The cultural shift within Japanese game developer Konami that led legendary Metal Gear creator Hideo Kojima to leave the company earlier this year seems to be even worse than we initially imagined.
Konami's decision to split ways with Kojima, cancel his collaboration with film director Guillermo del Toro on horror game Silent Hills, and use game series like Castlevania to promote pachinko machines, already indicated that the company is less concerned than fans about the legacy of these beloved games. Now, a new report in the Japanese newspaper Nikkei (which has been translated by Kotaku) alleges working conditions at the company that indicate it doesn't care about its employees either.
According to the report, employees who were deemed "not useful" (or "useless," according to several translations) were forced to work at the company's pachinko machine factory, as security guards at the company's headquarters, or cleaning staff at one of the gyms the company operates. (Konami makes games, but it's also in the pachinko slot machine and "fitness club" business.)
According to the report, this treatment extended to high level producers and developers who worked on big games, not just entry-level positions. These allegations are corroborated by a 2013 report in which a Konami developer said he suffered from severe depression after being transferred to the pachinko factory.
The Nikkei report also suggests that Konami keeps a very close eye on employees' personal time at work. Employees check in and out for lunch with time cards, which is something you might do at a service job, but is highly unusual for game developers. The names of employees who took long lunch breaks were announced to the rest of the company. Konami's office also allegedly has security cameras to monitor employees. Finally, employees have to use randomized addresses that change regularly to email people outside the company, though it's not clear if this is meant to prevent headhunting or just make it more difficult to send personal emails on company time.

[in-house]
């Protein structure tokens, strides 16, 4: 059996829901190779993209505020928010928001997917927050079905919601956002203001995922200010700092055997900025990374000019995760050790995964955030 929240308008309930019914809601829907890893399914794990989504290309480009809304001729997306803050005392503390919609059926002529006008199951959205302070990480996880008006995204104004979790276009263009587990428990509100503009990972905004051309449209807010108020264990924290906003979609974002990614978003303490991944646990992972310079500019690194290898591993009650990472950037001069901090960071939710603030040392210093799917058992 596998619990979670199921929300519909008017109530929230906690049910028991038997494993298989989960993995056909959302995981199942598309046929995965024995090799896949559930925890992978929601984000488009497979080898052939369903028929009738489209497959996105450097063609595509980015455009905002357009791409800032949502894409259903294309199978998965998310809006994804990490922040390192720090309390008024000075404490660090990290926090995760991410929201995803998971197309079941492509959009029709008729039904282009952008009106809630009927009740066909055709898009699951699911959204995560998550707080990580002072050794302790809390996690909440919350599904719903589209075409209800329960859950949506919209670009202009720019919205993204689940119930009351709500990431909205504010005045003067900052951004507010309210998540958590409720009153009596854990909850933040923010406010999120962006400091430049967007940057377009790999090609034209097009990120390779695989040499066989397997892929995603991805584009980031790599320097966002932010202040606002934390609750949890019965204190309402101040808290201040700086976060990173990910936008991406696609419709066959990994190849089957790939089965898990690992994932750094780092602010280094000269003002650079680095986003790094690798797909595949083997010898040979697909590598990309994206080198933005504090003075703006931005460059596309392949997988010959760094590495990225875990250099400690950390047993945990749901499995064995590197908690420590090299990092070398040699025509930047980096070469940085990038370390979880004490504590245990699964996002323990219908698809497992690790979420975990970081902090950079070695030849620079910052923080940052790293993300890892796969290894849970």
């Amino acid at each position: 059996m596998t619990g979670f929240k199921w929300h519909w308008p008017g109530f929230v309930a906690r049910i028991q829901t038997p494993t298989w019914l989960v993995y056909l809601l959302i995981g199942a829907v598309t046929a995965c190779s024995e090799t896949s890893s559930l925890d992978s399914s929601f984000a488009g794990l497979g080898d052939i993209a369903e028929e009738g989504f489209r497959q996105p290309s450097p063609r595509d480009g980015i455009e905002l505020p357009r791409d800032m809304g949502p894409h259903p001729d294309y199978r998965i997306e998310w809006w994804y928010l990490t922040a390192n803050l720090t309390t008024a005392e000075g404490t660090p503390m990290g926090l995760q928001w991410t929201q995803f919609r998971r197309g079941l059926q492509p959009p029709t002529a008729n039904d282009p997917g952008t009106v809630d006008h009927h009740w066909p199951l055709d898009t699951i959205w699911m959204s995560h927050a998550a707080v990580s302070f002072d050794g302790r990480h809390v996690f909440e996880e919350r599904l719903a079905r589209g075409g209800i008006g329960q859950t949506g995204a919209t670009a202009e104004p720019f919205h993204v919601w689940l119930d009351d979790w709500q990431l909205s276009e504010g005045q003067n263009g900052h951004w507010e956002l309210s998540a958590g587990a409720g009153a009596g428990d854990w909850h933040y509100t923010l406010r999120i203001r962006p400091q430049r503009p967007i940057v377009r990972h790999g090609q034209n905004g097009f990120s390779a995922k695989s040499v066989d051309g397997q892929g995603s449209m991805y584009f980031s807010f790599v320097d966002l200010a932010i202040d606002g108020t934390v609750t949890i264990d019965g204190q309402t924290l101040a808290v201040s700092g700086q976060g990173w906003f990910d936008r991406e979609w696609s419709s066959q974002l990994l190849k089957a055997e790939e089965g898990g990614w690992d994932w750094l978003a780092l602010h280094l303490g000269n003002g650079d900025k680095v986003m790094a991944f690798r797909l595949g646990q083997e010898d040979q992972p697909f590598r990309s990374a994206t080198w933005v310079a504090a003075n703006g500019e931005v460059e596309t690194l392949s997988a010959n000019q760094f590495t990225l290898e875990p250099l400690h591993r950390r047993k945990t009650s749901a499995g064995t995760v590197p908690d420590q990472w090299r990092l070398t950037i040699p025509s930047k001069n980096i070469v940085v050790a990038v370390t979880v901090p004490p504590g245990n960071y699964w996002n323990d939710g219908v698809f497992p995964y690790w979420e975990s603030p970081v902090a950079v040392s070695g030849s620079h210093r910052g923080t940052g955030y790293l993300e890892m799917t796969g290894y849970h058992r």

The report claims this cultural change started in 2010, when Konami's mobile game Dragon Collection became a big hit. When Konami discovered that it could make a ton of cash with a mobile game that's far cheaper to develop than big budget console and PC games, it lost its taste for the latter.
Similarly, Konami's split with Kojima began when he delayed the release of Metal Gear Solid V: The Phantom Pain, which according to the Nikkei has already passed the $80 million mark in development costs.
Delays are common with big games like Metal Gear Solid V: The Phantom Pain, but as we've pointed out before, the Japanese audience that cares about games like that is shrinking, and with it so is Konami's interest in making them. What's shocking is that, if the report is true, how little Konami cares about the people who make those games.